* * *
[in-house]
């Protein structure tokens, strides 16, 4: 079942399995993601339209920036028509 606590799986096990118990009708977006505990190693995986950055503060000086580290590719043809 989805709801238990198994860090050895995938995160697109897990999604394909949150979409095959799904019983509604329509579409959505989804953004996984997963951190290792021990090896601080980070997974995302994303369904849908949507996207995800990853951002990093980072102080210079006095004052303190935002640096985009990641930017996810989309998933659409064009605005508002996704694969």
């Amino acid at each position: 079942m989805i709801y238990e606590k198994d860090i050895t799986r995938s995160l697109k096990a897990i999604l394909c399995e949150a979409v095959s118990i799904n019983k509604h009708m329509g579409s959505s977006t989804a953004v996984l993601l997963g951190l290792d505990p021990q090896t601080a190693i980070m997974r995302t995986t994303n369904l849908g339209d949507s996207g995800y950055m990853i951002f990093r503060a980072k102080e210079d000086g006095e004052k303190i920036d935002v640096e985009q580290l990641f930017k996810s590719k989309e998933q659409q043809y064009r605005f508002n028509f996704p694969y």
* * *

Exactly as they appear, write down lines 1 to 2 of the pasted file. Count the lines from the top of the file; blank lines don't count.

[in-house]
């Protein structure tokens, strides 16, 4: 079942399995993601339209920036028509 606590799986096990118990009708977006505990190693995986950055503060000086580290590719043809 989805709801238990198994860090050895995938995160697109897990999604394909949150979409095959799904019983509604329509579409959505989804953004996984997963951190290792021990090896601080980070997974995302994303369904849908949507996207995800990853951002990093980072102080210079006095004052303190935002640096985009990641930017996810989309998933659409064009605005508002996704694969």